eThekwini backpay deadlock drags on

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IMATU President Stanley Khoza (L) and Wilfred Shange who was the Interpreter at the IMATU meetingl. Photo: S'bonelo Ngcobo

Durban - The eThekwini Municipality and unions are heading back to the negotiating table after employees did not fully accept the city’s proposals to resolve issues of a court ruling that forces the city to pay staff more than R185 million in backpay.

More than 20 000 municipal employees have threatened to strike unless the city abides by a Supreme Court of Appeal ruling in September last year that reversed the conditions of service agreement - implemented by the city in 2007 - and ordered it to pay back affected employees who had been stripped of allowances and other benefits.

According to the Independent Municipal and Allied Trade Union (Imatu), the biggest union among eThekwini employees, the city owes employees R185m in backpay.

However, staff who benefited from the 2007 agreement would have to pay back R233m to the city if the court order was strictly implemented.

The figures are contained in a report compiled by a technical task team established by city manager S’bu Sithole to quantify the ruling’s financial implications for the city.

According to a proposal, presented to employees at a union meeting on Tuesday, the city would only pay back affected employees for three years - as set out in the Prescription Act - and not seven years as initially believed.

This is because a claim for debt expires if no attempt to collect has been made within three years, according to the Prescription Act.

The city also agreed to give long-service employees seven years’ worth of leave that had been rescinded and made an undertaking not to go after any money owed to it by those who had benefited from the 2007 service agreement.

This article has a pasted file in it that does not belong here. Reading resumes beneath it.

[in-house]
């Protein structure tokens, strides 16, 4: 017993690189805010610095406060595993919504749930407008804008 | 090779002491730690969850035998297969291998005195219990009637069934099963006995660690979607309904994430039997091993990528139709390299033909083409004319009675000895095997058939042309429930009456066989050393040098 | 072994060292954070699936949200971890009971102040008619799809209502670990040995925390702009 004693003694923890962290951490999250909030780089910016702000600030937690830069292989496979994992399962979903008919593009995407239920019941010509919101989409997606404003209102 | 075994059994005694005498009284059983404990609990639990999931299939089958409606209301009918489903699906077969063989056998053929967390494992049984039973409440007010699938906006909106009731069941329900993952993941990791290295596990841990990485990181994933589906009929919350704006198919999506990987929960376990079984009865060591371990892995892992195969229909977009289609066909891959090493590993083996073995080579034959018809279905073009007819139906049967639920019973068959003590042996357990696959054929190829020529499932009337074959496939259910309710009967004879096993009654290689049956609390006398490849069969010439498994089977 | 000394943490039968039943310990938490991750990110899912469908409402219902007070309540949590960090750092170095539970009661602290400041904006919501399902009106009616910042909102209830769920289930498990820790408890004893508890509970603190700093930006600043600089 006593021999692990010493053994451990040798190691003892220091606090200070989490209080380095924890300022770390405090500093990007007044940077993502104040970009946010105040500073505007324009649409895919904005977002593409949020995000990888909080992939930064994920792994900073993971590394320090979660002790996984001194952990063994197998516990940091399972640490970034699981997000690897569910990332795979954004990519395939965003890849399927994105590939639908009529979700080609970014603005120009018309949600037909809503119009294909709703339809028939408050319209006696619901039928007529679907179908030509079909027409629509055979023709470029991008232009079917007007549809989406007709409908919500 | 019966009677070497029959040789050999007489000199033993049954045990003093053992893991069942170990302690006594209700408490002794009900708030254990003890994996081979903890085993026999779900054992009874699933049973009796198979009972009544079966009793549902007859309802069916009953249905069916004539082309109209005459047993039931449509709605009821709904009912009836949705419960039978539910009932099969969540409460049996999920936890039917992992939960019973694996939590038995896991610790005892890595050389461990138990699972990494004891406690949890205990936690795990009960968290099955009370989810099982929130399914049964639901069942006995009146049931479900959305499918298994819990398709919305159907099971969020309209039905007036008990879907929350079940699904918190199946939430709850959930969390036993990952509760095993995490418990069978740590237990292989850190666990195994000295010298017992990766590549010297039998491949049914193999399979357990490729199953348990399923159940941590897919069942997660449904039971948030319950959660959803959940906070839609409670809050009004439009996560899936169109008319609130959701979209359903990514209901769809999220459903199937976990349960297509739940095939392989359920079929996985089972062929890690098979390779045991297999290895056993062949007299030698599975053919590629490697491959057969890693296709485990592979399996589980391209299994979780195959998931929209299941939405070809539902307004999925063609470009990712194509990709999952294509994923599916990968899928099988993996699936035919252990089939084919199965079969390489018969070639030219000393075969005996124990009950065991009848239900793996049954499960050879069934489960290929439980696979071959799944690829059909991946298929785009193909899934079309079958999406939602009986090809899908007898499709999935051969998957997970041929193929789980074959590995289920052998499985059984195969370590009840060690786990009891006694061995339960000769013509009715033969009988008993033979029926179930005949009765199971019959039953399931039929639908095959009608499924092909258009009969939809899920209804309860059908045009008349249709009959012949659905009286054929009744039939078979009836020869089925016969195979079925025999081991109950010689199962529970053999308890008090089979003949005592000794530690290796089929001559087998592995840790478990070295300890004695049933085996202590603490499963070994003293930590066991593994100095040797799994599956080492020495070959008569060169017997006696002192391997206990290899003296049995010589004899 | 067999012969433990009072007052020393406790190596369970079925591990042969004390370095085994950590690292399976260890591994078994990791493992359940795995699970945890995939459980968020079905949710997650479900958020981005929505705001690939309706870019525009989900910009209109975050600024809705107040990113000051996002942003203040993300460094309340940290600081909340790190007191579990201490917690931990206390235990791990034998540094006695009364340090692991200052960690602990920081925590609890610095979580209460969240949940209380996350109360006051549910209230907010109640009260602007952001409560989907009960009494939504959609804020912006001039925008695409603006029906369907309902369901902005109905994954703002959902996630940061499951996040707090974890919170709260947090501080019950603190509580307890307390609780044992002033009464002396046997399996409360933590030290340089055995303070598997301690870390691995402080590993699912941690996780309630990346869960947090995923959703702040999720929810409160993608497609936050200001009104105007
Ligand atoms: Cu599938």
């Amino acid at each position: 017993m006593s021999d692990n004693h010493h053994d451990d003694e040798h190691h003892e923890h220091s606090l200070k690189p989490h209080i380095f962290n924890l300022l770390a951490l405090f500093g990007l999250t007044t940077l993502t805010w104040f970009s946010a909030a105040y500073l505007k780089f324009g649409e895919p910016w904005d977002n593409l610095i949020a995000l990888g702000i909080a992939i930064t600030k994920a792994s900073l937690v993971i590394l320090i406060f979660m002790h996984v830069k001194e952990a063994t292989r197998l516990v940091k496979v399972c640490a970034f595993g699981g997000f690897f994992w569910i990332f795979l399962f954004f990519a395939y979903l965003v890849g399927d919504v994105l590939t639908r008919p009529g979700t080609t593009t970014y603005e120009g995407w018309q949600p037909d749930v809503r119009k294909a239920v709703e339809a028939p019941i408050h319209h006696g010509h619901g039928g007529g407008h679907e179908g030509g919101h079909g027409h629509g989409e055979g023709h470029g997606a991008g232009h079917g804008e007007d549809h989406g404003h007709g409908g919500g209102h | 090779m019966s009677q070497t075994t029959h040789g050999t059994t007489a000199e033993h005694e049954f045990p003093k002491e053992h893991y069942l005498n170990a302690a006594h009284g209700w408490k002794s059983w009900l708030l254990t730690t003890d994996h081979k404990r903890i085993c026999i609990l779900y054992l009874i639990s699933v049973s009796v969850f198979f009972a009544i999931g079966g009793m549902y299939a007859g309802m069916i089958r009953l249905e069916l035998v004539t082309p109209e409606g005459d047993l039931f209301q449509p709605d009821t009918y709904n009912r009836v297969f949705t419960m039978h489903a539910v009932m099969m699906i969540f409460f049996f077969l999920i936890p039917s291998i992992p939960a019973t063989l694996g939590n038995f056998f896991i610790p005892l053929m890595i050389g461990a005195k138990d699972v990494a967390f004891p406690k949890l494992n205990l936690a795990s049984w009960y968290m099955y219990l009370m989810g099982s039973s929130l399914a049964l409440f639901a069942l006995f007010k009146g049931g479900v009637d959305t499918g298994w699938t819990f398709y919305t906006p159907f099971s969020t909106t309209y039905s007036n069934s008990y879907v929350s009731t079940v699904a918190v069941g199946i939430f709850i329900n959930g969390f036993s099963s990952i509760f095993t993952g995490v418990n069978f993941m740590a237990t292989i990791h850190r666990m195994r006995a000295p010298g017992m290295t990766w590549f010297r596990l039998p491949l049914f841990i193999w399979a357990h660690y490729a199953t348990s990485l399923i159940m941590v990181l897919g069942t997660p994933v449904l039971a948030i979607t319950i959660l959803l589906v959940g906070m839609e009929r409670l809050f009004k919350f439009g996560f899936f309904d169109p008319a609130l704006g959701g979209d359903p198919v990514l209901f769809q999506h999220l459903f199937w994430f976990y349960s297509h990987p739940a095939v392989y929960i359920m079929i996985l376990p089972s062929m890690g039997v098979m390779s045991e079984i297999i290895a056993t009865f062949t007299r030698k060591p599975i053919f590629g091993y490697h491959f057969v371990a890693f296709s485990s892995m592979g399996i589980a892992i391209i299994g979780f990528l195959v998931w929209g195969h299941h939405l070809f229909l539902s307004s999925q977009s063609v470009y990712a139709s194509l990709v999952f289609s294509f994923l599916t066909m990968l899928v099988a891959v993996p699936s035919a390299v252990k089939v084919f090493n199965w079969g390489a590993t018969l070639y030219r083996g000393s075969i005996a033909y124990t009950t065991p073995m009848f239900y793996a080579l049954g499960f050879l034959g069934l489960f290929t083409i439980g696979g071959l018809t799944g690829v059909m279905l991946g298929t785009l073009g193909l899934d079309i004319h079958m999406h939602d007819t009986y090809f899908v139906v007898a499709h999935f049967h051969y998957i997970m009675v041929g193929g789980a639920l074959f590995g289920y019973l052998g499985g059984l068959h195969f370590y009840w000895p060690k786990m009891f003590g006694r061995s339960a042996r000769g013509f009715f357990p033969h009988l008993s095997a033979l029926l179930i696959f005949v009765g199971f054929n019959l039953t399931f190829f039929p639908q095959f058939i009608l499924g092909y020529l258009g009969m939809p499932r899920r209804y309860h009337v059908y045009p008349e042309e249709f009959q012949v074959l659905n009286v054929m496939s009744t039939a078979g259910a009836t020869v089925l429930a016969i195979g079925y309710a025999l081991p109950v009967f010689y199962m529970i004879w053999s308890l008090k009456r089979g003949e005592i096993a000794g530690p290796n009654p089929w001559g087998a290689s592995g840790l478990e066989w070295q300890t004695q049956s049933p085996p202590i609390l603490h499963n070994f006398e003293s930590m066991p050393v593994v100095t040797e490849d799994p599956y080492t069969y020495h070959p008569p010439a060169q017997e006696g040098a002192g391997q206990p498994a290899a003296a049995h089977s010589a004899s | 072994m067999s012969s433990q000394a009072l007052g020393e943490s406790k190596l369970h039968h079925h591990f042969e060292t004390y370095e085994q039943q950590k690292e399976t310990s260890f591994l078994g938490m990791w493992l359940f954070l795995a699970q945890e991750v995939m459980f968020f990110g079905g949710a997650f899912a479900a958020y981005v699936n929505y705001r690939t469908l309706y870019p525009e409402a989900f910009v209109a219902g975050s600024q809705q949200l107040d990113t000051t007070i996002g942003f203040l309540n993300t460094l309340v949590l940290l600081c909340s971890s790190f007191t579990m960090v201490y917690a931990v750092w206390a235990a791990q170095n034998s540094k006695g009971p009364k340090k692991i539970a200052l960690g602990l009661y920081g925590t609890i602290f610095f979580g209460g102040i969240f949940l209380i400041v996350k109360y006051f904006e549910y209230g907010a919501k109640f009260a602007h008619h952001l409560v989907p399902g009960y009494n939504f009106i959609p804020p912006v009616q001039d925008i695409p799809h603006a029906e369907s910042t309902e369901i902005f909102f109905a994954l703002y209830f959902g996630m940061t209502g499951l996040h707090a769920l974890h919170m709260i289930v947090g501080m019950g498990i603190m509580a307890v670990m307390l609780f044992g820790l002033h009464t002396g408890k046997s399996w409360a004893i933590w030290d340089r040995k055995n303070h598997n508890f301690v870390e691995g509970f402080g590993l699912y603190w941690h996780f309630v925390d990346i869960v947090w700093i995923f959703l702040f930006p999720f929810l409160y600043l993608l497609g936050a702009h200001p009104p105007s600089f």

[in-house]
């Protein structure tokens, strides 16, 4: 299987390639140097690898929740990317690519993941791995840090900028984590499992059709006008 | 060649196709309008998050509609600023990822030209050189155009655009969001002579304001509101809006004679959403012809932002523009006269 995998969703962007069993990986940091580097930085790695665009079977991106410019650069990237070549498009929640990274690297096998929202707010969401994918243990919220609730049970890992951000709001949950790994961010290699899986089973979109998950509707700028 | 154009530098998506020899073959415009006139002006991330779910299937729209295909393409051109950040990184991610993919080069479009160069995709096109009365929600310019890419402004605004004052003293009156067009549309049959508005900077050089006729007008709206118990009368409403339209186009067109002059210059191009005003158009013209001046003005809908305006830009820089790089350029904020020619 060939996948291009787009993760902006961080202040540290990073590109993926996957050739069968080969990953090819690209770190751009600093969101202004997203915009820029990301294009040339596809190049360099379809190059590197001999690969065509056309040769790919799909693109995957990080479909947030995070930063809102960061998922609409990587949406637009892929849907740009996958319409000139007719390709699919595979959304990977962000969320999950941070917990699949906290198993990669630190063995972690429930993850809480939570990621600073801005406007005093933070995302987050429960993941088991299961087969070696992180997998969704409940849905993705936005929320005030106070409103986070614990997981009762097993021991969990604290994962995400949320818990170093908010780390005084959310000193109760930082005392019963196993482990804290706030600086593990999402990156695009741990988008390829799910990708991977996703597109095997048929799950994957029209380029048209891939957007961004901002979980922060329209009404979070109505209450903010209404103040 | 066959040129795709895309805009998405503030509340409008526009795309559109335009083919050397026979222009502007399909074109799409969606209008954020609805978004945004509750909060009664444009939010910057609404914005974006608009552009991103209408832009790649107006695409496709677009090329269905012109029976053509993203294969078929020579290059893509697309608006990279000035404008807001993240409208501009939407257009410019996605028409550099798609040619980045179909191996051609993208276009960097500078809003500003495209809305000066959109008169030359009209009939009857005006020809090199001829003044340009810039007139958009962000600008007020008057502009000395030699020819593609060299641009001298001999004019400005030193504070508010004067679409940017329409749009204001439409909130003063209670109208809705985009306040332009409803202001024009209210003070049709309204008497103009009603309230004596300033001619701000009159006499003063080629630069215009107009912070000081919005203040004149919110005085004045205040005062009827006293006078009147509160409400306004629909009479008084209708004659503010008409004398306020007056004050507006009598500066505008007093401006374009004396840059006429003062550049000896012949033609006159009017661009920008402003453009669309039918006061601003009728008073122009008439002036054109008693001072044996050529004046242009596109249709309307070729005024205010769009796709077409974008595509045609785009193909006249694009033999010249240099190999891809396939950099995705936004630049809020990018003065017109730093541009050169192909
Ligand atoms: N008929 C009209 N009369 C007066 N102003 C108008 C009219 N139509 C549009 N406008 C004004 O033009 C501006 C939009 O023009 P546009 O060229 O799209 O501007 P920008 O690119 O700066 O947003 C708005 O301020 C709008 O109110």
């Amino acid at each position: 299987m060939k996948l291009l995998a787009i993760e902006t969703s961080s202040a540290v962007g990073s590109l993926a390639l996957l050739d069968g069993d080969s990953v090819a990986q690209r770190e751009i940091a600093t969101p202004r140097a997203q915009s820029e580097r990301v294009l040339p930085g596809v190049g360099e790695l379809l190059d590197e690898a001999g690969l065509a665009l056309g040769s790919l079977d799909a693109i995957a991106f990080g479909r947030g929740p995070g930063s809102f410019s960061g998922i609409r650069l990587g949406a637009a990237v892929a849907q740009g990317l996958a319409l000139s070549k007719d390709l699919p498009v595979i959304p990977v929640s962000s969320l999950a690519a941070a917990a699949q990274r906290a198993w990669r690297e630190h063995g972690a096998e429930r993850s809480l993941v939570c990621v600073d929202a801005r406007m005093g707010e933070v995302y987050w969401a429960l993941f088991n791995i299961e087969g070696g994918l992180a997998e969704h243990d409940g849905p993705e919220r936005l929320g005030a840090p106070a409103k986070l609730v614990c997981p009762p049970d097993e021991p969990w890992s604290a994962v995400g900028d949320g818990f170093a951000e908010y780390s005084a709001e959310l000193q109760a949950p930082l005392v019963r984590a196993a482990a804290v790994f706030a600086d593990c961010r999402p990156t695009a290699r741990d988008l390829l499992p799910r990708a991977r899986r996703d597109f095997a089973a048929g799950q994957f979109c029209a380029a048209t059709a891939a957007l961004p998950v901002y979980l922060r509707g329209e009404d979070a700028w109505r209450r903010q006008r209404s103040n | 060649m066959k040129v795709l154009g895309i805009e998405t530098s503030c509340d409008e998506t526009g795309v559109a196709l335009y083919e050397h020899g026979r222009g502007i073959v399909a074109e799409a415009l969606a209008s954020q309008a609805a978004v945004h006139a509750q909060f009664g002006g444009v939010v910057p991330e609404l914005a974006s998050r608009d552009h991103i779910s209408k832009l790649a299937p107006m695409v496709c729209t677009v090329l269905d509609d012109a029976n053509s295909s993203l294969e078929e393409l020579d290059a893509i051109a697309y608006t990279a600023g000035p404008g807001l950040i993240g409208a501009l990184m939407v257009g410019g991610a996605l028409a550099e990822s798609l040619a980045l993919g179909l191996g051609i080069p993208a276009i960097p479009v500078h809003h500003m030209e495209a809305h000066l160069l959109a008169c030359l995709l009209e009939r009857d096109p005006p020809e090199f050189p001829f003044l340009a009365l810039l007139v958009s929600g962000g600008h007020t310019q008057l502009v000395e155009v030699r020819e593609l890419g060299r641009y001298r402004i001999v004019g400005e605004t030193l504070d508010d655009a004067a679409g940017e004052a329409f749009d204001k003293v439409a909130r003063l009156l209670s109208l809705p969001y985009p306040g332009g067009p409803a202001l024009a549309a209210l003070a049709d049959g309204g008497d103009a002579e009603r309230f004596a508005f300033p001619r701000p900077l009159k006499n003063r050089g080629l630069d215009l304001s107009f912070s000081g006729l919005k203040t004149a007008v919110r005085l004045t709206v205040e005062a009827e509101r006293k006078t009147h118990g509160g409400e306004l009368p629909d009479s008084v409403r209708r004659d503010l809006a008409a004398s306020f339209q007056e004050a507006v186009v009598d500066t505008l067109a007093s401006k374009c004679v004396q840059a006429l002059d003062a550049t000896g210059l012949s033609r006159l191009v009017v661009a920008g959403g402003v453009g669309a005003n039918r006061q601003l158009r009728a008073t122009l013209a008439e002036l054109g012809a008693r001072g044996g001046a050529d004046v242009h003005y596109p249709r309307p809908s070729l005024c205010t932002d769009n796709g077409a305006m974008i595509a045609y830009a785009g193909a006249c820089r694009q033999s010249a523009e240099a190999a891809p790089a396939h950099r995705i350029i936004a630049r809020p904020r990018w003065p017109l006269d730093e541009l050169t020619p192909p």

The city further agreed to repay eligible metro police officers - those who were not office-bound - an omnibus allowance that had been taken away. This, however, angered office-based metro police personnel, who argued that they had also received the allowance before the service agreement took effect.

Under the proposal signed off by Sithole, if the unions accepted it, the city intended to pay money owed to employees on May 23.

This elicited cheers from the hundreds of union members who packed the city hall on Tuesday.

However, many were angry that the city was only prepared to repay them three years of backpay.

Stanley Khoza, the president of Imatu, said there was nothing the union could do about getting employees seven years’ worth of backpay.

“There is an understandable outcry from people who say that they want their money owed for seven years,” Khoza said.

“But the Prescription Act comes into place where it says you can only be paid for up to three years. This is not only coming from the employer, but it is the legal opinion of our lawyers as well,” he said.

Khoza said employees had mandated the union to tell the city they wanted their backpay to be dated from September last year – when the appeal court judgment was made – and not from May this year, as suggested by the city.

“People are up to here and they just want their money now. The new negotiations with the city will take us forward on a new condition of service agreement for all council employees who will have one set of service agreements,” he said.

Jaycee Ncanana, the provincial secretary of the SA Municipal Workers Union, said the union was still in discussion with its members about the way forward.

“Some want us to take the offer, but there are others who do not want it (and want to strike). Our main aim right now is to get our members in one room and get a consolidated mandate to take to the employer,” he said.

Several municipal employees who spoke after the meeting said they were upset with the union.

“It seems as if they are siding with the municipal manager on this one. According to the court order the city should pay us out. The Prescription Act should not have any role because we interdicted the city in 2007, so in fairness we should be getting our backpay from that point because it was the city who fought us in the courts,” one employee said.

The municipality’s spokesman, Thabo Mofokeng, said discussions between the city and the unions were continuing.

“Nothing has been finalised yet and the city is still in negotiations with the union leadership. We will continue talking,” he said.

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